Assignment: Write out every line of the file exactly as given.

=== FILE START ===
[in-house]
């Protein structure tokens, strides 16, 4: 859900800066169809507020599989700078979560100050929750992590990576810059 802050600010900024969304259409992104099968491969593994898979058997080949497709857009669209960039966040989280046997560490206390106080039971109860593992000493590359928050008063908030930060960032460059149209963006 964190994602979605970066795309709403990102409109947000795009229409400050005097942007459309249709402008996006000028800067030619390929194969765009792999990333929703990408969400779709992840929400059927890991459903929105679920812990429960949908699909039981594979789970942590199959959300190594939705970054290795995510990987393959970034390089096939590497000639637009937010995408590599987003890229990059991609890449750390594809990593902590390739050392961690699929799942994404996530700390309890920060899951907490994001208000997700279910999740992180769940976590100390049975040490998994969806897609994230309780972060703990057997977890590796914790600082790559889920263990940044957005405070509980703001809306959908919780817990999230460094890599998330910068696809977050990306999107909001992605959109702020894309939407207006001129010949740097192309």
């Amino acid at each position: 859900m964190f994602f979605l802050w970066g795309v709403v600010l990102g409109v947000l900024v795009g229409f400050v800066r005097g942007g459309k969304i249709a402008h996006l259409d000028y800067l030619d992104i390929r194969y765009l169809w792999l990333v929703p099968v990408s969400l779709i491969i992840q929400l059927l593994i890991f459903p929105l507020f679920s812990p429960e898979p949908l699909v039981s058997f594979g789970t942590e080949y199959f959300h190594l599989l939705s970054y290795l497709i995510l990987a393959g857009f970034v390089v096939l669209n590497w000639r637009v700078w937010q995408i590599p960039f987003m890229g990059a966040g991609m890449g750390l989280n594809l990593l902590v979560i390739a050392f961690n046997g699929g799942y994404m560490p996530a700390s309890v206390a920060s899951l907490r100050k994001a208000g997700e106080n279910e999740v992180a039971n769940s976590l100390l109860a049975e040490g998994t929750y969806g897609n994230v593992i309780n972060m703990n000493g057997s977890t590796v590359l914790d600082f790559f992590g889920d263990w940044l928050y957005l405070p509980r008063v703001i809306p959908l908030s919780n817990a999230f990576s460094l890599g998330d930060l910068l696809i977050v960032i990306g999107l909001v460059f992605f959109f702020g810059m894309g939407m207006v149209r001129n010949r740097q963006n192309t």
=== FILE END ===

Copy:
[in-house]
């Protein structure tokens, strides 16, 4: 859900800066169809507020599989700078979560100050929750992590990576810059 802050600010900024969304259409992104099968491969593994898979058997080949497709857009669209960039966040989280046997560490206390106080039971109860593992000493590359928050008063908030930060960032460059149209963006 964190994602979605970066795309709403990102409109947000795009229409400050005097942007459309249709402008996006000028800067030619390929194969765009792999990333929703990408969400779709992840929400059927890991459903929105679920812990429960949908699909039981594979789970942590199959959300190594939705970054290795995510990987393959970034390089096939590497000639637009937010995408590599987003890229990059991609890449750390594809990593902590390739050392961690699929799942994404996530700390309890920060899951907490994001208000997700279910999740992180769940976590100390049975040490998994969806897609994230309780972060703990057997977890590796914790600082790559889920263990940044957005405070509980703001809306959908919780817990999230460094890599998330910068696809977050990306999107909001992605959109702020894309939407207006001129010949740097192309």
């Amino acid at each position: 859900m964190f994602f979605l802050w970066g795309v709403v600010l990102g409109v947000l900024v795009g229409f400050v800066r005097g942007g459309k969304i249709a402008h996006l259409d000028y800067l030619d992104i390929r194969y765009l169809w792999l990333v929703p099968v990408s969400l779709i491969i992840q929400l059927l593994i890991f459903p929105l507020f679920s812990p429960e898979p949908l699909v039981s058997f594979g789970t942590e080949y199959f959300h190594l599989l939705s970054y290795l497709i995510l990987a393959g857009f970034v390089v096939l669209n590497w000639r637009v700078w937010q995408i590599p960039f987003m890229g990059a966040g991609m890449g750390l989280n594809l990593l902590v979560i390739a050392f961690n046997g699929g799942y994404m560490p996530a700390s309890v206390a920060s899951l907490r100050k994001a208000g997700e106080n279910e999740v992180a039971n769940s976590l100390l109860a049975e040490g998994t929750y969806g897609n994230v593992i309780n972060m703990n000493g057997s977890t590796v590359l914790d600082f790559f992590g889920d263990w940044l928050y957005l405070p509980r008063v703001i809306p959908l908030s919780n817990a999230f990576s460094l890599g998330d930060l910068l696809i977050v960032i990306g999107l909001v460059f992605f959109f702020g810059m894309g939407m207006v149209r001129n010949r740097q963006n192309t």